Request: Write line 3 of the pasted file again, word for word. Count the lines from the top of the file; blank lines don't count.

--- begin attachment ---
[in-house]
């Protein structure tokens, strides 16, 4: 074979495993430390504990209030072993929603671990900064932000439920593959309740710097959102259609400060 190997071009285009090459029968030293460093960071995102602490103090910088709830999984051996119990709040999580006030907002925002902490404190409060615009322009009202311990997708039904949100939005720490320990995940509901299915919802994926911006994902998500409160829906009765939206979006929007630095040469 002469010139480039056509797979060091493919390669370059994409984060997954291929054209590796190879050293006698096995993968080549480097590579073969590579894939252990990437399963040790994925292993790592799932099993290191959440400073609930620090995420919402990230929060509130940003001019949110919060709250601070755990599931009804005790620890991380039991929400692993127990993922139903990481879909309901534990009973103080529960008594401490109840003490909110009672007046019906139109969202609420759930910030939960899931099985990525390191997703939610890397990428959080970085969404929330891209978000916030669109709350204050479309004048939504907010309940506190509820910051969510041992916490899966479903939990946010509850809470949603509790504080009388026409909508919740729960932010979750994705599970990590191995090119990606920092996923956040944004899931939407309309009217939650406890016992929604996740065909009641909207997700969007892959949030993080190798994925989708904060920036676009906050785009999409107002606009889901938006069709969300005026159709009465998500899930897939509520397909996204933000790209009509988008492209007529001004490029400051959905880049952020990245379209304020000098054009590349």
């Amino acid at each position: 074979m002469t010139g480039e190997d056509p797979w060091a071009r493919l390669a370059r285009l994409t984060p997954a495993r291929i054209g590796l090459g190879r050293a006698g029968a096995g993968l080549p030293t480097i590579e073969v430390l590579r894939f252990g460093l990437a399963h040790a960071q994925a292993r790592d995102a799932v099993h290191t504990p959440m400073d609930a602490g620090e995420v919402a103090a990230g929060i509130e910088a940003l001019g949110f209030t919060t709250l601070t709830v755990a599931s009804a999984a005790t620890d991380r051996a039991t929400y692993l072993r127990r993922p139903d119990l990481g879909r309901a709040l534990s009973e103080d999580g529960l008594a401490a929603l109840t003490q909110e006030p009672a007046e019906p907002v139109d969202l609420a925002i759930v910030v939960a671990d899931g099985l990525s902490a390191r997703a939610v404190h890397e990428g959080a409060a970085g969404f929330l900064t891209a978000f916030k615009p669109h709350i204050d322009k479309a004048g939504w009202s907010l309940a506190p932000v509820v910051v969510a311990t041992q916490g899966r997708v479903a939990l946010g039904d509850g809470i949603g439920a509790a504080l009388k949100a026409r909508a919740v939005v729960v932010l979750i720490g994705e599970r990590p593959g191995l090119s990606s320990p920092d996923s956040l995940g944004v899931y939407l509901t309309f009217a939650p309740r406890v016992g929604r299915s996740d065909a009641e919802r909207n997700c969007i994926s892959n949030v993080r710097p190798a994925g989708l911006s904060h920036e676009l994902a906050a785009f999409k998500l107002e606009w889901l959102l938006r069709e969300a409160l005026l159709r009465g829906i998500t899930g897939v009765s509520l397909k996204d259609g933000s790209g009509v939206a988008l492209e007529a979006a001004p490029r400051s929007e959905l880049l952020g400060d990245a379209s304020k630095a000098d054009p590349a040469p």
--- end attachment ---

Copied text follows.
């Amino acid at each position: 074979m002469t010139g480039e190997d056509p797979w060091a071009r493919l390669a370059r285009l994409t984060p997954a495993r291929i054209g590796l090459g190879r050293a006698g029968a096995g993968l080549p030293t480097i590579e073969v430390l590579r894939f252990g460093l990437a399963h040790a960071q994925a292993r790592d995102a799932v099993h290191t504990p959440m400073d609930a602490g620090e995420v919402a103090a990230g929060i509130e910088a940003l001019g949110f209030t919060t709250l601070t709830v755990a599931s009804a999984a005790t620890d991380r051996a039991t929400y692993l072993r127990r993922p139903d119990l990481g879909r309901a709040l534990s009973e103080d999580g529960l008594a401490a929603l109840t003490q909110e006030p009672a007046e019906p907002v139109d969202l609420a925002i759930v910030v939960a671990d899931g099985l990525s902490a390191r997703a939610v404190h890397e990428g959080a409060a970085g969404f929330l900064t891209a978000f916030k615009p669109h709350i204050d322009k479309a004048g939504w009202s907010l309940a506190p932000v509820v910051v969510a311990t041992q916490g899966r997708v479903a939990l946010g039904d509850g809470i949603g439920a509790a504080l009388k949100a026409r909508a919740v939005v729960v932010l979750i720490g994705e599970r990590p593959g191995l090119s990606s320990p920092d996923s956040l995940g944004v899931y939407l509901t309309f009217a939650p309740r406890v016992g929604r299915s996740d065909a009641e919802r909207n997700c969007i994926s892959n949030v993080r710097p190798a994925g989708l911006s904060h920036e676009l994902a906050a785009f999409k998500l107002e606009w889901l959102l938006r069709e969300a409160l005026l159709r009465g829906i998500t899930g897939v009765s509520l397909k996204d259609g933000s790209g009509v939206a988008l492209e007529a979006a001004p490029r400051s929007e959905l880049l952020g400060d990245a379209s304020k630095a000098d054009p590349a040469p």